How to Build Clone Golf Clubs

By Bill Herrfeldt

Go ahead and spend $1,000 or more for a new set of golf clubs--or do like so many other golfers do, and make your own. Not only will you save a lot of money, you will have a set a clubs that are exactly what you need to lower your score. Sound like an impossible task? Not if you follow some very easy instructions. When you've finished building clubs that are inexpensive clones of clubs you'd buy in a store that cost far more, you'll have a great sense of pride. Many of those who've made their own clubs have reported an improved handicap, as well.


Difficulty: Moderately Easy
Step 1
Assess your game and your abilities before you pick out shafts, clubheads and grips. If you hit your drives only 200 yards or so, you probably should choose very flexible shafts. If you hit the ball longer, opt for a stiffer shaft. If you mis-hit a lot of shots, you should probably gravitate to clubheads that have a larger sweet spot. And if you have a tendency to develop a lot of blisters on your hands, you should probably pick out softer grips. Shop the many websites that are devoted to all three elements of the golf club. You'll find an example of some of those websites in Additional Resources below.
Step 2
Build your new driver first because it is the easiest, particularly if this is the first time you have made a golf club. If you are replacing an older set, and if you are comfortable with the lengths, measure the length of your shaft from the hosel, or connector, of each of your clubs, to the butt end of the club, and let that be your guide. If you have doubts, check the websites in Resources below for a chart of average lengths.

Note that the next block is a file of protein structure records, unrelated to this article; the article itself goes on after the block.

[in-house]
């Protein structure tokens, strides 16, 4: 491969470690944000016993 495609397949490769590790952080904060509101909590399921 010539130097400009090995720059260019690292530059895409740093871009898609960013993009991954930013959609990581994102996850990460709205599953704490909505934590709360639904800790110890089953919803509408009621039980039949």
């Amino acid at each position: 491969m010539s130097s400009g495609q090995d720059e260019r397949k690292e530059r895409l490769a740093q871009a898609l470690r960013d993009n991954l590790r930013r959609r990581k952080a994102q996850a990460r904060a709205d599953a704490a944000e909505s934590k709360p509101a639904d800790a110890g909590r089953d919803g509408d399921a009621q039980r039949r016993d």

Step 3
Attach the shaft to the clubhead. Your first task is to rough up the tip of the shaft and the inner portion of the hosel. If the shaft is steel, roughen it by using a piece of sandpaper. If it is graphite, remove the outer covering before using the sandpaper. Finally, roughen the inside of the hosel with a wire drill bit. Apply epoxy to both the end of the shaft and the hosel, making sure that all surfaces are covered by the glue. Set the shaft inside the hosel, again making sure you cover all the surfaces by gently twisting the shaft.
Step 4
Cut the shaft of your driver by marking it according to the calculation in Step 1. For a steel shaft, simply use a hacksaw to cut the driver's shaft to the correct length. If you have a graphite shaft, tape it at the cut line before you use a band saw, because it may shatter.
Step 5
Put on the grip. First, clean the shaft thoroughly with warm soapy water, then dry it. Apply double-sided tape to the area where the grip will be placed, and soak it well with the grip solvent. Pour a little solvent inside the grip and make sure that the entire interior is wet. Finally, slide the grip onto the shaft all the way to the end. Grip solvent needs 15 minutes to dry, so you will have plenty of time to adjust it to your liking.

About The Author

Bill Herrfeldt specializes in finance, sports and the needs of retiring people, and has been published in the national edition of "Erickson Tribune," the "Washington Post" and the "Arizona Republic." He graduated from the University of Louisville.


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